NASA's latest hurricane science field campaign began on Sept. 7 when the Global Hawk flew over Hurricane Leslie in the Atlantic Ocean. HS3 marks the first time NASA is flying Global Hawks from the U.S. East Coast.
This visible image of System 91L was captured by NOAA's GOES-13 satellite at 1145 UTC (7:45 a.m. EDT). Credit: NASA's GOES Project
According to Chris Naftel, project manager of NASA's Global Hawk program at NASA's Dryden Flight Research Center, Edwards Air Base, Calif., the Global Hawk aircraft took off at 7:06 a.m. EDT and headed for Tropical Depression 14, which at the time of take-off, was still a developing low pressure area called System 91L.
At 1500 UTC (11 a.m. EDT), Tropical Depression 14 was located near 16.3 North latitude and 43.1 West longitude, about 1,210 miles (1,950 km) east of the Lesser Antilles. The depression had maximum sustained winds near 35 mph. It was moving to the west near 10 mph (17 kmh) and had a minimum central pressure of 1006 millibars.
The National Hurricane Center expects Tropical Depression 14 to strengthen into a tropical storm over the next 48 hours, and turn to the northwest.
On Sept. 10, the Tropical Rainfall Measuring Mission (TRMM) satellite passed over Tropical Depression 14, when it was known as low pressure System 91L and data from TRMM's Microwave Imager (TMI) and Precipitation Radar (PR) were used to create a rainfall analysis. The data was overlaid on a combination infrared and visible image from TRMM's Visible and InfraRed Scanner (VIRS) and showed that System 91L was getting organized and that convective storms reaching heights of about 13km (~8.1 miles) were dropping heavy rain to the northwest and northeast of the center of the circulation.
The HS3 mission targets the processes that underlie hurricane formation and intensity change. The data collected will help scientists decipher the relative roles of the large-scale environment and internal storm processes that shape these systems.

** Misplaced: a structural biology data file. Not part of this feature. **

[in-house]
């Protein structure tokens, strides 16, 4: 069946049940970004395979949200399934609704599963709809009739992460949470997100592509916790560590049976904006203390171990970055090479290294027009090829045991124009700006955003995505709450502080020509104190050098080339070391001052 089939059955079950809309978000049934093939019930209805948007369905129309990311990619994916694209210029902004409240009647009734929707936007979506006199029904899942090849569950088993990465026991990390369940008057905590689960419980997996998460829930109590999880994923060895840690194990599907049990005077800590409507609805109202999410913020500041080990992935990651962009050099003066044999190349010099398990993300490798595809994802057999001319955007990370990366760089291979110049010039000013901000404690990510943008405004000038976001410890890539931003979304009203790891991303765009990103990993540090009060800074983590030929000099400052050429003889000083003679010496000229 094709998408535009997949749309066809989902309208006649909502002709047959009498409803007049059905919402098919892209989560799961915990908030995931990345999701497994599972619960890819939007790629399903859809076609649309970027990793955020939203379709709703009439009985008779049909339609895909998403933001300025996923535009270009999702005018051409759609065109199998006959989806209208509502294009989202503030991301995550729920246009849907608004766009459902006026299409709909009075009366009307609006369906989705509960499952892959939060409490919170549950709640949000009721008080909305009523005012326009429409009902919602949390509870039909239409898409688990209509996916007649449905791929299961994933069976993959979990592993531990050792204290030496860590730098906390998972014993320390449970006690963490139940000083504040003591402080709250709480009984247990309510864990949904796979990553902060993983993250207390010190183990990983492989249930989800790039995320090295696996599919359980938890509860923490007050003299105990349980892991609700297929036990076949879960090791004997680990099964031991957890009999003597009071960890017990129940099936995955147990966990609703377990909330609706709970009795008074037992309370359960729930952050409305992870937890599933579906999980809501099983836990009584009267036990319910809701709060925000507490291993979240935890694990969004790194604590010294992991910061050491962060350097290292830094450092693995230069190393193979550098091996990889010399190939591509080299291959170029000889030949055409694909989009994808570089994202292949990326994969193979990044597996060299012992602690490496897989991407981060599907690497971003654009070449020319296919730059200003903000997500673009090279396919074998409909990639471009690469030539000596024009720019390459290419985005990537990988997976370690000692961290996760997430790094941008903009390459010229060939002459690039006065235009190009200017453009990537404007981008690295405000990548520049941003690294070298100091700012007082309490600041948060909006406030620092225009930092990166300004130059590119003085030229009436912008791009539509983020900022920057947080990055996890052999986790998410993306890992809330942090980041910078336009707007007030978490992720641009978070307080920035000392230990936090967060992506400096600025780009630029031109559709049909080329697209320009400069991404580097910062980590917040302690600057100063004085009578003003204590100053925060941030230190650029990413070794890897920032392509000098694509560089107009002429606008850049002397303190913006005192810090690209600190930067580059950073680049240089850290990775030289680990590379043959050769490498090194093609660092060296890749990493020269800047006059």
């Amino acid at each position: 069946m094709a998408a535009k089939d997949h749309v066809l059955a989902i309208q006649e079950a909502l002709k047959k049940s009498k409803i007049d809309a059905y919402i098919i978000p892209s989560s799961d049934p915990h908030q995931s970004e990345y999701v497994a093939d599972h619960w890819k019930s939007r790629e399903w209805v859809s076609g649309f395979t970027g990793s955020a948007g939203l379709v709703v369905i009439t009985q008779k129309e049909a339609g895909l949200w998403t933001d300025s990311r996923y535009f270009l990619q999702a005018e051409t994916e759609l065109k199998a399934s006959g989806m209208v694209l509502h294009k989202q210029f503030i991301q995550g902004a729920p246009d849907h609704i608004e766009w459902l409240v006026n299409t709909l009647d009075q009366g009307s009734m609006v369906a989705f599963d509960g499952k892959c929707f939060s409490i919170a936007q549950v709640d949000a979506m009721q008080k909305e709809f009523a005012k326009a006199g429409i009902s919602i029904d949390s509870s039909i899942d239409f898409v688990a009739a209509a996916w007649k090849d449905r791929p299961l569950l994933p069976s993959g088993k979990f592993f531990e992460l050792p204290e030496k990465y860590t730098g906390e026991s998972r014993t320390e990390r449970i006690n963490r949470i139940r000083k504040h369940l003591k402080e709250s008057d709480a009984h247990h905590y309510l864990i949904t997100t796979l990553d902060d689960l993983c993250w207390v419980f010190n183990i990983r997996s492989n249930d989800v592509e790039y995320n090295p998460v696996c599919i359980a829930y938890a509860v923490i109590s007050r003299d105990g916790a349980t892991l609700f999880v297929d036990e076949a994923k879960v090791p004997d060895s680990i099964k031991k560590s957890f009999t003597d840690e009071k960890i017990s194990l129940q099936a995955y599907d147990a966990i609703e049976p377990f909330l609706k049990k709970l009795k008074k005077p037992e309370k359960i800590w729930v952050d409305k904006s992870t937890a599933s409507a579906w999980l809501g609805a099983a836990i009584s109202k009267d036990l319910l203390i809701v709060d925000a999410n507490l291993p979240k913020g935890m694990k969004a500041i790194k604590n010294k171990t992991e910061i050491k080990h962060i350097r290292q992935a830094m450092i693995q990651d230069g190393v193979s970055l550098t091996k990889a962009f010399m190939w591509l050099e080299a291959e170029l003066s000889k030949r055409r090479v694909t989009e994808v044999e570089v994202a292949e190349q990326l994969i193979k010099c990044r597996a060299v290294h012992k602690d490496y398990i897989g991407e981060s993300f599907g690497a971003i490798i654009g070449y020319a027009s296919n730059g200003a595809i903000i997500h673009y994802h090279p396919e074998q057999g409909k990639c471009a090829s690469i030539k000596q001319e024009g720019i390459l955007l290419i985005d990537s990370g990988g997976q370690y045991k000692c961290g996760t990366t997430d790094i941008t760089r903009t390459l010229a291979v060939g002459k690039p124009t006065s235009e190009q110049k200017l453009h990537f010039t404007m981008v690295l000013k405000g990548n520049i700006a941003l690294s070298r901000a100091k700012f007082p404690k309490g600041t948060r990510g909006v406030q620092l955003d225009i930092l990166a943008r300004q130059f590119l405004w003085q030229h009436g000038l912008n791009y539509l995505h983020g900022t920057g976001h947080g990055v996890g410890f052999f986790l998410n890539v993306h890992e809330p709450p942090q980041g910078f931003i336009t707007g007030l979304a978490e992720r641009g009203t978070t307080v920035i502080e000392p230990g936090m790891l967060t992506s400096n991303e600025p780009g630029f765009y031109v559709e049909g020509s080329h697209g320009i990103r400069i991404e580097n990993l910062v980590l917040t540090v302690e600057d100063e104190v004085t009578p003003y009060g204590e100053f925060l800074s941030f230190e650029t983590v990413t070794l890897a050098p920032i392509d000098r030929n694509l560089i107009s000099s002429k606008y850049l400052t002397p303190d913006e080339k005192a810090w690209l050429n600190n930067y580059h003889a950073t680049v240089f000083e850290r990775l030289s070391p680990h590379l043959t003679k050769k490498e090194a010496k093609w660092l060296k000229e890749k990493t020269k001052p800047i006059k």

HS3 is supported by several NASA centers including Wallops; Goddard; Dryden; Ames Research Center, Moffett Field, Calif.; Marshall Space Flight Center, Huntsville, Ala.; and the Jet Propulsion Laboratory, Pasadena, Calif. HS3 also has collaborations with partners from government agencies and academia.
HS3 is an Earth Venture mission funded by NASA's Science Mission Directorate in Washington. Earth Venture missions are managed by NASA's Earth System Science Pathfinder Program at the agency's Langley Research Center in Hampton, Va. The HS3 mission is managed by the Earth Science Project Office at NASA's Ames Research Center.Rob Gutro
Rob Gutro | EurekAlert!
New Study Will Help Find the Best Locations for Thermal Power Stations in Iceland
19.01.2017 | University of Gothenburg
Water - as the underlying driver of the Earth’s carbon cycle
17.01.2017 | Max-Planck-Institut für Biogeochemie
An important step towards a completely new experimental access to quantum physics has been made at University of Konstanz. The team of scientists headed by...
Yersiniae cause severe intestinal infections. Studies using Yersinia pseudotuberculosis as a model organism aim to elucidate the infection mechanisms of these...
Researchers from the University of Hamburg in Germany, in collaboration with colleagues from the University of Aarhus in Denmark, have synthesized a new superconducting material by growing a few layers of an antiferromagnetic transition-metal chalcogenide on a bismuth-based topological insulator, both being non-superconducting materials.
While superconductivity and magnetism are generally believed to be mutually exclusive, surprisingly, in this new material, superconducting correlations...
Laser-driving of semimetals allows creating novel quasiparticle states within condensed matter systems and switching between different states on ultrafast time scales
Studying properties of fundamental particles in condensed matter systems is a promising approach to quantum field theory. Quasiparticles offer the opportunity...
Among the general public, solar thermal energy is currently associated with dark blue, rectangular collectors on building roofs. Technologies are needed for aesthetically high quality architecture which offer the architect more room for manoeuvre when it comes to low- and plus-energy buildings. With the “ArKol” project, researchers at Fraunhofer ISE together with partners are currently developing two façade collectors for solar thermal energy generation, which permit a high degree of design flexibility: a strip collector for opaque façade sections and a solar thermal blind for transparent sections. The current state of the two developments will be presented at the BAU 2017 trade fair.
As part of the “ArKol – development of architecturally highly integrated façade collectors with heat pipes” project, Fraunhofer ISE together with its partners...
19.01.2017 | Event News
10.01.2017 | Event News
09.01.2017 | Event News
20.01.2017 | Awards Funding
20.01.2017 | Materials Sciences
20.01.2017 | Life Sciences